Programmatic Implications of Zika-Related Knowledge, Attitudes, and Practices
The purpose of this suite of Zika-Related Knowledge, Attitudes, and Practices programmatic research briefs (available in English and Spanish) is to assess various social and behavioral determinants related to Zika prevention in the Dominican Republic, El Salvador, Guatemala, and Honduras. The surveys’ insights support an evidence-based approach for social and behavior change (SBC) programming directed toward increasing Zika prevention behaviors at the household and community level, particularly those behaviors with the greatest potential to reduce Zika transmission and minimize negative pregnancy outcomes.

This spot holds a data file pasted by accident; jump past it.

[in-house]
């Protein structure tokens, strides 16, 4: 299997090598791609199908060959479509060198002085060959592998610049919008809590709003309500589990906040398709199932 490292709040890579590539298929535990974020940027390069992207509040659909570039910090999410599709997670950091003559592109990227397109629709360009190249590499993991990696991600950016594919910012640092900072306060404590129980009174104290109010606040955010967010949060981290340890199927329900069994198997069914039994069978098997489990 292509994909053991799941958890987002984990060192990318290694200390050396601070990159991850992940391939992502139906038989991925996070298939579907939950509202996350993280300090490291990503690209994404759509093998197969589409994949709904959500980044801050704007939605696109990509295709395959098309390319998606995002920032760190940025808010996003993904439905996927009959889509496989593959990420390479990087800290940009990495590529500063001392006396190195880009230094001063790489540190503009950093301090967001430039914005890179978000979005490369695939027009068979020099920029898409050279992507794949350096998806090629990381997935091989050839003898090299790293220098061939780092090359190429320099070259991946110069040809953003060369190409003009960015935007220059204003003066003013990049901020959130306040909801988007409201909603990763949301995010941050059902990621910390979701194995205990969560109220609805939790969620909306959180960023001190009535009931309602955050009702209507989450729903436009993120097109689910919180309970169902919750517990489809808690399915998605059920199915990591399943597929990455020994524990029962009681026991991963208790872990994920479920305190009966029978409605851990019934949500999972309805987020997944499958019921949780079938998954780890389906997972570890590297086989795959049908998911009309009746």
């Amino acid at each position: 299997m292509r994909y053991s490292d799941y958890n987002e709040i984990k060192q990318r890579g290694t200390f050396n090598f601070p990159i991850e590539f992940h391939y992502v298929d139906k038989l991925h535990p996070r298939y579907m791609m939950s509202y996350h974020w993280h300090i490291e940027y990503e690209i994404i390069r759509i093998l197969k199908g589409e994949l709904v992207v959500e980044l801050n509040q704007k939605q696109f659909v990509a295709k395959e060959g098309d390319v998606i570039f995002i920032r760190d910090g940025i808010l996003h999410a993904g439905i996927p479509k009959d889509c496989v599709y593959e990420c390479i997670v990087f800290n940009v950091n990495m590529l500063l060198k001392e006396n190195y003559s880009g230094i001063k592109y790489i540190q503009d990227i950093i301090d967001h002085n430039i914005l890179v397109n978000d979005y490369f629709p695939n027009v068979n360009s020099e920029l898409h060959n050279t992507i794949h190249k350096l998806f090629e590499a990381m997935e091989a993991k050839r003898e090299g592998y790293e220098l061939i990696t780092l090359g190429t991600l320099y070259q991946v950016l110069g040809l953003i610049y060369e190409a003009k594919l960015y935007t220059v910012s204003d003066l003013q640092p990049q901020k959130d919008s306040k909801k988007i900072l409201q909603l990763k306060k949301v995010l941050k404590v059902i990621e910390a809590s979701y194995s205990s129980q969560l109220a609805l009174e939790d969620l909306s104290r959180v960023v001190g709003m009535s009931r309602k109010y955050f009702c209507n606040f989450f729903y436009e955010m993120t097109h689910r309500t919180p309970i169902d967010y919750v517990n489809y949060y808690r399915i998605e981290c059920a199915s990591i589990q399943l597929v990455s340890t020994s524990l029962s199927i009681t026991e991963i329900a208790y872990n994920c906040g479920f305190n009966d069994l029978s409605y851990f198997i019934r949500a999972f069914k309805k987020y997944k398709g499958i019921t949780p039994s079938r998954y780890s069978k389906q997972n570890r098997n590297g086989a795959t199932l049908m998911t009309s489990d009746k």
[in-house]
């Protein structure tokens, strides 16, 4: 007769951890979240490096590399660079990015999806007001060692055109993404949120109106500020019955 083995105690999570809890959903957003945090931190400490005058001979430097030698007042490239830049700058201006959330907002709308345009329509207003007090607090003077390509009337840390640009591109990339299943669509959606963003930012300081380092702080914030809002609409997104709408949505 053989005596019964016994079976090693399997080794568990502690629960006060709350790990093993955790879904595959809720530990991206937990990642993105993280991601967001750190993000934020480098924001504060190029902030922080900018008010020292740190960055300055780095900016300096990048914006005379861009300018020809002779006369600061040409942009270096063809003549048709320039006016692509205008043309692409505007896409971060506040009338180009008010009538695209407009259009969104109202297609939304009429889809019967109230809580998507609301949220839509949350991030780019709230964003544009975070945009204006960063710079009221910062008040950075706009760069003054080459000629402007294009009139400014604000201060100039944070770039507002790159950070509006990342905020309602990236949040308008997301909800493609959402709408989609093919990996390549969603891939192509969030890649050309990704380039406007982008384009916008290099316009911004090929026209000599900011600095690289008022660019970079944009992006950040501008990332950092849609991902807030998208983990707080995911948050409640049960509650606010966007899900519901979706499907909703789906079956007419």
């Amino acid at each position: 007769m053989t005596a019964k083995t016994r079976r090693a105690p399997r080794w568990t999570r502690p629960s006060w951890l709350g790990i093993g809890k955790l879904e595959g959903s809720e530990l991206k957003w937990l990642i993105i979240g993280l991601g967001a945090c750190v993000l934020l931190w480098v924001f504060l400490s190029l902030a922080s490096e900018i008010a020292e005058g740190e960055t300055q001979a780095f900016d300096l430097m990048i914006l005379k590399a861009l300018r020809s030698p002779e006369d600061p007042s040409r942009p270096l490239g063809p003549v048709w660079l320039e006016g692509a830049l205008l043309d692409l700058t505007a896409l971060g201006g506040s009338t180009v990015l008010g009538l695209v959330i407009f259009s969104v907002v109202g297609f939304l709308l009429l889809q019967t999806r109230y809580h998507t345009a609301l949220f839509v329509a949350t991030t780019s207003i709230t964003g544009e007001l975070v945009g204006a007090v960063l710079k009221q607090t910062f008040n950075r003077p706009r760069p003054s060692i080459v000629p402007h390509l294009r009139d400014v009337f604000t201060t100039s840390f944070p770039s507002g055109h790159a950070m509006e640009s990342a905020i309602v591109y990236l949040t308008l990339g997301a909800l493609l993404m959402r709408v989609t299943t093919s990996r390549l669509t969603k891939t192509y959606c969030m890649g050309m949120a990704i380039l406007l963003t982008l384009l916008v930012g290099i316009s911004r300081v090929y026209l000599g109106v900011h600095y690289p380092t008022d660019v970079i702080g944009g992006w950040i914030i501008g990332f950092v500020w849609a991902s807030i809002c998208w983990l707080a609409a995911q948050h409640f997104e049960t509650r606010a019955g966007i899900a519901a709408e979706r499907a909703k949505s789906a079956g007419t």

While a large majority of people in the surveyed areas of the countries studied have heard about Zika, knowledge of Zika is insufficient to ensure that preventive action is taken. Programs working in SBC for Zika prevention can target their programs to encourage greater uptake of preventive behaviors and—especially—raise awareness of Zika’s ability to be transmitted sexually and have potential health effects during pregnancy.
These programmatic research briefs describe work led by Tulane University under Breakthrough RESEARCH in collaboration with Tropical Medicine and Global Health Institute of the Iberoamerican University (UNIBE, Dominican Republic) and TEPHINET (El Salvador, Guatemala, Honduras).